Ipsos has undertaken an overnight poll on behalf of Thomson Reuters on the subject of Republican Presidential Candidate Rick Perry’s gaffe at the recent Republican debate in Michigan.
This poll, published today, showed participants a video excerpt from the debate in order to assess possible impact on viewers.
The poll asked Registered Voter (RV) Republicans who they planned to vote for at the Republican Primary both before and after seeing the video. It found no real change in voting preference for Perry before and after seeing the video – this (as with our earlier Cain poll) is likely to be because core supporters do not find that this ‘gaffe’ sways their willingness to support Perry.
However, the findings do raise questions about Perry’s ability to continue to expand his base within the Party: 48% of Registered Voter (RV) Republicans (and 56% of Americans more generally) view Perry less favorably after seeing the video of the gaffe.
In addition, almost half (47%) of all Republican Registered voters think Romney will be the nominee (regardless of their personal choice).
Other findings, which continue to point towards Romney as the ultimate Republican nominee, include:
- 31% of RV Republicans think Perry should drop out, as do 40% of Americans generally
- 37% of RV Republicans think Cain should drop out, as do 50% of Americans generally
- Regardless of their personal preferences, almost half (47%) of Republican RVs think Romney will be the nominee. This may relate to some of the findings from the attributes question covered in the poll:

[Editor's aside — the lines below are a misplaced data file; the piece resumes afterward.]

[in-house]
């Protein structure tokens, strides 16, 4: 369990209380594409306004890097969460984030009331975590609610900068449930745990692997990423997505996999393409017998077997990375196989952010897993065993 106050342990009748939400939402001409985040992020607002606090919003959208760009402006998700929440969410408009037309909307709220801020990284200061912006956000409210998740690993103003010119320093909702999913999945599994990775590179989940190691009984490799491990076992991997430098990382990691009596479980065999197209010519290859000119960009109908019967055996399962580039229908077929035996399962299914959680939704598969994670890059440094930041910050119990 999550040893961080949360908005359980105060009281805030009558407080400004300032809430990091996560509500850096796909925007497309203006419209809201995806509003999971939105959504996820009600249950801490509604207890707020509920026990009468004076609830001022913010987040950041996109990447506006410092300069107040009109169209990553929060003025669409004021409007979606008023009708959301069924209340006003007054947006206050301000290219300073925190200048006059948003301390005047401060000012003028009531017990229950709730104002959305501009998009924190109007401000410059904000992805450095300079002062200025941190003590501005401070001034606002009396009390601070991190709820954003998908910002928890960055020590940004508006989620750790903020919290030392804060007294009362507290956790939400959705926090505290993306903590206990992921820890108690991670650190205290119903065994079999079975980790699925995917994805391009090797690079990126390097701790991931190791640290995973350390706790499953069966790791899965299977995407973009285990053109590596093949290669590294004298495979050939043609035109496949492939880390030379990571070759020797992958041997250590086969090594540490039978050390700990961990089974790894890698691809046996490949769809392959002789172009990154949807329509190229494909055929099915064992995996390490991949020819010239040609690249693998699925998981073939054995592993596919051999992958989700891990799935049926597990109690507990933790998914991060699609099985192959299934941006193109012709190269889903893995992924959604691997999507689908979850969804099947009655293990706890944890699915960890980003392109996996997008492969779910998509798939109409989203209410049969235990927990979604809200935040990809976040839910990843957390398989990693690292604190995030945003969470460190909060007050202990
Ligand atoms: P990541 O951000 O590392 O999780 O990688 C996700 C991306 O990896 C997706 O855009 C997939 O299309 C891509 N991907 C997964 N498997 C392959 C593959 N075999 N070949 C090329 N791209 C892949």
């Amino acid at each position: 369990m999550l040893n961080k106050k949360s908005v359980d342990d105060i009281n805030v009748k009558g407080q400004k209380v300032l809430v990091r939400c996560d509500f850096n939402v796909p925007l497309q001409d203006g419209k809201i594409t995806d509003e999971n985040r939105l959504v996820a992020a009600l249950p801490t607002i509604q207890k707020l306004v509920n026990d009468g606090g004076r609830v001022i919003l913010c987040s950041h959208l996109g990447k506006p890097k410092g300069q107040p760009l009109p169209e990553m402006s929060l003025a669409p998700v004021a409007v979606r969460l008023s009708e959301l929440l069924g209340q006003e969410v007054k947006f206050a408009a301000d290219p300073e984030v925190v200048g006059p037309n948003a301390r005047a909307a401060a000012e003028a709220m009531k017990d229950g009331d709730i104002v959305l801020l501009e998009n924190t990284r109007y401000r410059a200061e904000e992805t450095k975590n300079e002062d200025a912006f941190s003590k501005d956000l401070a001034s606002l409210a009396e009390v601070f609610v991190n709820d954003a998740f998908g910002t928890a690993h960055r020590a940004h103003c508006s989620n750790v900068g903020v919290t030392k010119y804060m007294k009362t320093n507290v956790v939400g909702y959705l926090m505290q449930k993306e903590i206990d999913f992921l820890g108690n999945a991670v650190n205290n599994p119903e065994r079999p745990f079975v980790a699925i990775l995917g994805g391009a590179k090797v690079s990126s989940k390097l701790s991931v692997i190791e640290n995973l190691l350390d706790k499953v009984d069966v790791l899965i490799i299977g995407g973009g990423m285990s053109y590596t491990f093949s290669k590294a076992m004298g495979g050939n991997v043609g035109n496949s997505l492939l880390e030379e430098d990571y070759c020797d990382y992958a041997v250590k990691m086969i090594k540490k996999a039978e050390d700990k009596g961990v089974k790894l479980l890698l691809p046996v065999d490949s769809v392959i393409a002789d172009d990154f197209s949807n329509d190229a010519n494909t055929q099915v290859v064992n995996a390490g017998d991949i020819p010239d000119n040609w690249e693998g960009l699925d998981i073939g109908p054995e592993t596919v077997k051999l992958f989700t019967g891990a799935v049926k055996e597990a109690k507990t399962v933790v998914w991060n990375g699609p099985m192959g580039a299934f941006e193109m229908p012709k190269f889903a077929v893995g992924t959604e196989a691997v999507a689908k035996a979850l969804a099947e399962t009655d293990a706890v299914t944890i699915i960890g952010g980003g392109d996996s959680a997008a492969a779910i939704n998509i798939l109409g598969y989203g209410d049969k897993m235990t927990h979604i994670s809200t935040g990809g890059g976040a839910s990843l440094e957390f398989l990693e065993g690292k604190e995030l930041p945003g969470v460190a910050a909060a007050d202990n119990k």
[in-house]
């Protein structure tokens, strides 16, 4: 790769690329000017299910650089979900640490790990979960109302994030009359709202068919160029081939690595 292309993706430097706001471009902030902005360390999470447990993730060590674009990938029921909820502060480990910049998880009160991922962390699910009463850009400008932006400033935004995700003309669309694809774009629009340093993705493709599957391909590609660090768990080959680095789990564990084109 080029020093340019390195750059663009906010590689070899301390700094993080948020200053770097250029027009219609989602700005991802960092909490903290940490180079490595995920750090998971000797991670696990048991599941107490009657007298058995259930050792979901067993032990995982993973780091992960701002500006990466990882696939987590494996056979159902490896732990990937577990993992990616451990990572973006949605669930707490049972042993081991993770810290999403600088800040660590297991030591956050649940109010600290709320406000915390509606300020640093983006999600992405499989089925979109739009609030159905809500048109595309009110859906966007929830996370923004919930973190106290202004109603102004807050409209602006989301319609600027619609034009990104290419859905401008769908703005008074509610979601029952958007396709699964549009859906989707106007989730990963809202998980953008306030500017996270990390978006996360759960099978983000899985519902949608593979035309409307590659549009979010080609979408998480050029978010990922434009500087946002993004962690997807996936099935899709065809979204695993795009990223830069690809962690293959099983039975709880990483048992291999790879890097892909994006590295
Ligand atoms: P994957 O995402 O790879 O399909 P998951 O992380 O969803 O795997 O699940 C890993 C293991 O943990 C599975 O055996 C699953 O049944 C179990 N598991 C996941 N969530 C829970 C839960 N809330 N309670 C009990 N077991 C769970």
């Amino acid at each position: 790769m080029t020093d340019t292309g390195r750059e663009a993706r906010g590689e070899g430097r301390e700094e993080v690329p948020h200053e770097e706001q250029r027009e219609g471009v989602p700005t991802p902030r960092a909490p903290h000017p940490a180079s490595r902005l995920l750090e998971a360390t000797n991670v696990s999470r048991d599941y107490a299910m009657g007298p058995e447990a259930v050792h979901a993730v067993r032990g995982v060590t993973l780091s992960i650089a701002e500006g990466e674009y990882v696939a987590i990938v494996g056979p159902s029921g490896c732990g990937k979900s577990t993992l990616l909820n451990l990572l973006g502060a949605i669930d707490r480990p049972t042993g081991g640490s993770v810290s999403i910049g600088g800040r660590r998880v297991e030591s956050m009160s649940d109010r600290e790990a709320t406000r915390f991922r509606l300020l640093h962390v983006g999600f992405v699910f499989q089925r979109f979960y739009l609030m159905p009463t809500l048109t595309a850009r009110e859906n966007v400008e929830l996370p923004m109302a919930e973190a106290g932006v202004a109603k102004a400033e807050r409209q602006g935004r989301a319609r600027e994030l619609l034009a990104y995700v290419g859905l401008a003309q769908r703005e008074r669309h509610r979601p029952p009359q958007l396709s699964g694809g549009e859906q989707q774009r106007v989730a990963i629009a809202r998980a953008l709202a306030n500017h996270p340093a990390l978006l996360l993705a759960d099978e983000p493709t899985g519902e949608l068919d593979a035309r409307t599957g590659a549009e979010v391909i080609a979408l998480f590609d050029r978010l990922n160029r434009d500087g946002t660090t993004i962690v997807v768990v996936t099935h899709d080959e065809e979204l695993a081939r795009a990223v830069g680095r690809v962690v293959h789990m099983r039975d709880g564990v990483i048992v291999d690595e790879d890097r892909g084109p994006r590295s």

- A third (34%) of RV Republicans think Romney is most ‘Presidential’. Gingrich and Cain are distant seconds, at 19% and 18% respectively
- Romney also leads on being a ‘strong leader for America’ at 28% (again, Cain and Gingrich tie for second at 21% and 20% respectively)
- Cain and Romney are tied (24%) on having ‘the right solutions for America’s economic problems’
- Romney is weaker is on the attribute ‘understands the problems of someone like me’, where Cain leads on at 25%
- Of the four named candidates, however, Cain is seen as most likely to be ‘too radical to lead America’
More data and full technical details are available in the topline document .
These findings are from an online omnibus survey of 1,520 Americans age 18 and over. Individuals were interviewed via a U.S. online household panel. Data were collected via a national survey, including a screener for registered voters. The poll includes 461 Republican Registered Voters. The data were weighted to national Census data by gender, age, region, education, and ethnicity, and the national profile of registered voters. The survey was conducted November 10-11, 2011.
Statistical margins of error are not applicable to online polls. All sample surveys and polls may be subject to other sources of error, including, but not limited to coverage error and measurement error.
Figures marked by an asterisk (*) indicate a percentage value of greater than zero but less than one half of a per cent. Where figures do not sum to 100, this is due to the effects of rounding.
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Washington, DC - 14 November 2011